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Treaty of Paris (1783)

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posted on Nov, 21 2005 @ 07:51 PM
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Maybe the South was right?

"His Brittanic Majesty acknowledges the said United States, viz., New Hampshire, Massachusetts Bay, Rhode Island and Providence Plantations, Connecticut, New York, New Jersey, Pennsylvania, Maryland, Virginia, North Carolina, South Carolina and Georgia, to be free sovereign and independent states, that he treats with them as such, and for himself, his heirs, and successors, relinquishes all claims to the government, propriety, and territorial rights of the same and every part thereof."(emphasis added)

Doesn't this make the case for the south during the civil war? States ought to be considered sovereign and independent? Interesting, in my opinion ...




posted on Nov, 21 2005 @ 08:11 PM
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This was before these free and independant states ratified the U.S. Constitution that made no longer so free nor independent (yet they are somewhat sovereign, as the U.S. is a federal system).



posted on Nov, 21 2005 @ 08:32 PM
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Originally posted by djohnsto77
This was before these free and independant states ratified the U.S. Constitution that made no longer so free nor independent (yet they are somewhat sovereign, as the U.S. is a federal system).


Where does it say that in the constitution? On the contrary, section 10 only prohibits a few actions by the states, and moreover, it doesn't prohibit leaving the union.



posted on Nov, 21 2005 @ 09:15 PM
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as posted by radardog
Doesn't this make the case for the south during the civil war? States ought to be considered sovereign and independent? Interesting, in my opinion ...


No and no, radardog.
With the enactment of the Articles of Confederation, states were in a sense sovereign, and the national government weak. This caused major problems: proliferation of paper money within the states, the national government having no power or lacked the effectiveness to address crisis situations, such as exemplified by Shay's Rebellion, where Congress/the national government lacked the power to deal with it. There were other problems, as well, but Shay's Rebellion was the motivation behind US Constitution and the basic scrapping of the Articles of the Confederation, which had a number of inherent deficiencies/problems.

James Madison [a nationalist], at the Federal Convention of 1787, sought and won a measure, the Virginia Plan, that would basically make the states subject to the national government, stripping them of some powers and giving that enabling power to the national government, in general, a stronger more centralized national government was sought after and obtained, thus weakening the states and their inherent power.

As such, Federalism [where the national government becomes an instrument of the states] was overcome for nationalism [where the national government arises from the people, not the states, thus creating a strong and empowered centralized national government].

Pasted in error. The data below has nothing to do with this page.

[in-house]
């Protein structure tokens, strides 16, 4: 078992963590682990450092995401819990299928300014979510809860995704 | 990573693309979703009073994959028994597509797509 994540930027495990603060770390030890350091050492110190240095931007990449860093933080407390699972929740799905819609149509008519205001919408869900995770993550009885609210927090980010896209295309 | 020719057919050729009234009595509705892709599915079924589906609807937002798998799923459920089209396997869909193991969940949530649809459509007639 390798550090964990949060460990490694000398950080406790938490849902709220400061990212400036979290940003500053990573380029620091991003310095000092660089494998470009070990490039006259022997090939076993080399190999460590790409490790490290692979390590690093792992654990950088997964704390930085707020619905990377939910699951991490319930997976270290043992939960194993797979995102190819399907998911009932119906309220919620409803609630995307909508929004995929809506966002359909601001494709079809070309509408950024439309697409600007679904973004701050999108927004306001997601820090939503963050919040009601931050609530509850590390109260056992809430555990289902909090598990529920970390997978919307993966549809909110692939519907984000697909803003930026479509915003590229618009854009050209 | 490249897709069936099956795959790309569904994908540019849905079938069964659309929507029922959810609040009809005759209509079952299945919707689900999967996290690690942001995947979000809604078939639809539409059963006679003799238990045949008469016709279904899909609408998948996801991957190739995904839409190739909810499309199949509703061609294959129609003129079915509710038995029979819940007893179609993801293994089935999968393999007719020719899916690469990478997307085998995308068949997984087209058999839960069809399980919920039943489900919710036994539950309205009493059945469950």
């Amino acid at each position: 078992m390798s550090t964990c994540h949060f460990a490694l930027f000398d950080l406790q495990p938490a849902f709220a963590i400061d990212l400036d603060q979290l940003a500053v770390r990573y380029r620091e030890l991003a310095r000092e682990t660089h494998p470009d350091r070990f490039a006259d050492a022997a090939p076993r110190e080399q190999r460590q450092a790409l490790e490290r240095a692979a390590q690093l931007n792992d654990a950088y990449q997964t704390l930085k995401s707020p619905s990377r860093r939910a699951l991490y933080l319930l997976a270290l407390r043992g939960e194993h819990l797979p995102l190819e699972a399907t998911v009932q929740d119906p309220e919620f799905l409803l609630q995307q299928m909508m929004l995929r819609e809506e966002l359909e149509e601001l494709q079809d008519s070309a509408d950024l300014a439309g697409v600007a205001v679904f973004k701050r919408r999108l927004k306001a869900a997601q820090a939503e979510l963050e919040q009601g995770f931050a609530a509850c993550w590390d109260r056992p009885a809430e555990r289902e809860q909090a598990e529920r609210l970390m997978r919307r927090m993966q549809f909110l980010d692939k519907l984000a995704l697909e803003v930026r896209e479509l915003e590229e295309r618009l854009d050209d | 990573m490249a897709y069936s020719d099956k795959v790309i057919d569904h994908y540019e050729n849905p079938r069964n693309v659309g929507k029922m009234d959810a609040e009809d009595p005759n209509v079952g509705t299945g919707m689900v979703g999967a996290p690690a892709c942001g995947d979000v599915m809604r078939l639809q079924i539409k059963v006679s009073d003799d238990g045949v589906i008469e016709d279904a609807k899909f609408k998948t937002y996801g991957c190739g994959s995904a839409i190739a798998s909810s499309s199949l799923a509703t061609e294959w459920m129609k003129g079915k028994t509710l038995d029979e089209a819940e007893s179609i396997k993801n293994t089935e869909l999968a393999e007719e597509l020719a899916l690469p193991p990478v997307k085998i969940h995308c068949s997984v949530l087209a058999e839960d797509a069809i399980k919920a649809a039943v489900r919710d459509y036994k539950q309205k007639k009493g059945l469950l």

More related reading:
A More Perfect Union: The Creation of the U.S. Constitution





seekerof

[edit on 21-11-2005 by Seekerof]



posted on Nov, 22 2005 @ 08:11 AM
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Besides, what would the recognition of the british have to do with any US laws?


Does anyone know of any legal arguements that were actually put to the test in court vis a vis leaving the Federal Government? I'd think that there must be, since even the new england states contemplated it.

What was the mechanism by which the Articles were made void, if anyone knows a site or work that explains it properly?



posted on Nov, 22 2005 @ 12:07 PM
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I think it come down to more of:

During the period covered by the Articles of Confederation- the states made up a loose nit "club", if your were, were they were generally headed in the same direction but the "club" president or Central Government had no real power to demand dues (taxes) or mediate disagreements between the states- why? Well, nothing more binding had been agreed on by the States.

Now post Constitution: The states became much more like a credit union. And just like a credit union the Central body has ZERO power without its members- the members are free to leave at anytime (find me ANYTHING ANYWHERE prohibiting leaving the UNION) but while they remain members the central body has the power to demand dues or fines (taxes again) to belong to the organization. The central body also limited and defined powers (first TEN Amendments) to tell the Members (States) how things are going to be - as long as the member belongs to the organization and they are approved by the majority of the States.

The Federal government does not exist of its own accord. It exists sole at the combined discretion of the States that make up the Union and in no aspect has the power to dictate to the States anything without the majority of the States behind said dictation.

Actually, constitutionally, most of the laws congress passes are bogus because the tenth amendment (still on the books and has not been repealed BY THE STATES) specifically says the Feds can not pass any law it sees fit. Of, course this whole amendment has largely been ignored since the 30's.



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